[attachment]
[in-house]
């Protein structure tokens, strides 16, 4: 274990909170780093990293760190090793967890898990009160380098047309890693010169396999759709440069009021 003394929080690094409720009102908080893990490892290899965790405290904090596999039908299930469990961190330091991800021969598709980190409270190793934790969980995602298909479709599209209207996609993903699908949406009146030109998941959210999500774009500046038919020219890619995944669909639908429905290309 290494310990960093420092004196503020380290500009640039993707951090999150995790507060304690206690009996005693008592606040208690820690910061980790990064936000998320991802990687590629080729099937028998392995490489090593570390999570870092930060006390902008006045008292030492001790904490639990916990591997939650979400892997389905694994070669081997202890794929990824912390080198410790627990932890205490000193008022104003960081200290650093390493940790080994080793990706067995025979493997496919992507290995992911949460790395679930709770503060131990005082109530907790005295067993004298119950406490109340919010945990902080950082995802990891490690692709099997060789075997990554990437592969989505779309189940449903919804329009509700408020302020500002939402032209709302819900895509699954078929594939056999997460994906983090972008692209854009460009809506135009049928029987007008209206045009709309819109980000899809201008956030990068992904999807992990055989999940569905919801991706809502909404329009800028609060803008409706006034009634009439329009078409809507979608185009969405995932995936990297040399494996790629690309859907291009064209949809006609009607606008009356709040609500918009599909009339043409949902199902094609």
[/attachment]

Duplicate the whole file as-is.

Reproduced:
[in-house]
């Protein structure tokens, strides 16, 4: 274990909170780093990293760190090793967890898990009160380098047309890693010169396999759709440069009021 003394929080690094409720009102908080893990490892290899965790405290904090596999039908299930469990961190330091991800021969598709980190409270190793934790969980995602298909479709599209209207996609993903699908949406009146030109998941959210999500774009500046038919020219890619995944669909639908429905290309 290494310990960093420092004196503020380290500009640039993707951090999150995790507060304690206690009996005693008592606040208690820690910061980790990064936000998320991802990687590629080729099937028998392995490489090593570390999570870092930060006390902008006045008292030492001790904490639990916990591997939650979400892997389905694994070669081997202890794929990824912390080198410790627990932890205490000193008022104003960081200290650093390493940790080994080793990706067995025979493997496919992507290995992911949460790395679930709770503060131990005082109530907790005295067993004298119950406490109340919010945990902080950082995802990891490690692709099997060789075997990554990437592969989505779309189940449903919804329009509700408020302020500002939402032209709302819900895509699954078929594939056999997460994906983090972008692209854009460009809506135009049928029987007008209206045009709309819109980000899809201008956030990068992904999807992990055989999940569905919801991706809502909404329009800028609060803008409706006034009634009439329009078409809507979608185009969405995932995936990297040399494996790629690309859907291009064209949809006609009607606008009356709040609500918009599909009339043409949902199902094609």